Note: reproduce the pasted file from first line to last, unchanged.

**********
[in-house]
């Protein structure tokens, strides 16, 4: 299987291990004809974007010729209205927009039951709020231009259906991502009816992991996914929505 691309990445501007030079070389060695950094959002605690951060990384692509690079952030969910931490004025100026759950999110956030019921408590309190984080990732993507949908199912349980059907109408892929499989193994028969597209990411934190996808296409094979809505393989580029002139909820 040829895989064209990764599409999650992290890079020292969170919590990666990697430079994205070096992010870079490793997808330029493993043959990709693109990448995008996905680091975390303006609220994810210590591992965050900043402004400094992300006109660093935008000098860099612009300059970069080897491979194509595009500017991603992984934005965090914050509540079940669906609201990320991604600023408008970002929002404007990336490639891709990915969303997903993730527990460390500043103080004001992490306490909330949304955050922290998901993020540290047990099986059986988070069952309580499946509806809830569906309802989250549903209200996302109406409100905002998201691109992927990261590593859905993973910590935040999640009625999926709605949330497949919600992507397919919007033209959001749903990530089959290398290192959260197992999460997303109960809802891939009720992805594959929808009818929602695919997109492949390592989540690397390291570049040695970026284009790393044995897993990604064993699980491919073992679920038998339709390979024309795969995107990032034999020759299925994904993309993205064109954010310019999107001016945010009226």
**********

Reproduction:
[in-house]
């Protein structure tokens, strides 16, 4: 299987291990004809974007010729209205927009039951709020231009259906991502009816992991996914929505 691309990445501007030079070389060695950094959002605690951060990384692509690079952030969910931490004025100026759950999110956030019921408590309190984080990732993507949908199912349980059907109408892929499989193994028969597209990411934190996808296409094979809505393989580029002139909820 040829895989064209990764599409999650992290890079020292969170919590990666990697430079994205070096992010870079490793997808330029493993043959990709693109990448995008996905680091975390303006609220994810210590591992965050900043402004400094992300006109660093935008000098860099612009300059970069080897491979194509595009500017991603992984934005965090914050509540079940669906609201990320991604600023408008970002929002404007990336490639891709990915969303997903993730527990460390500043103080004001992490306490909330949304955050922290998901993020540290047990099986059986988070069952309580499946509806809830569906309802989250549903209200996302109406409100905002998201691109992927990261590593859905993973910590935040999640009625999926709605949330497949919600992507397919919007033209959001749903990530089959290398290192959260197992999460997303109960809802891939009720992805594959929808009818929602695919997109492949390592989540690397390291570049040695970026284009790393044995897993990604064993699980491919073992679920038998339709390979024309795969995107990032034999020759299925994904993309993205064109954010310019999107001016945010009226």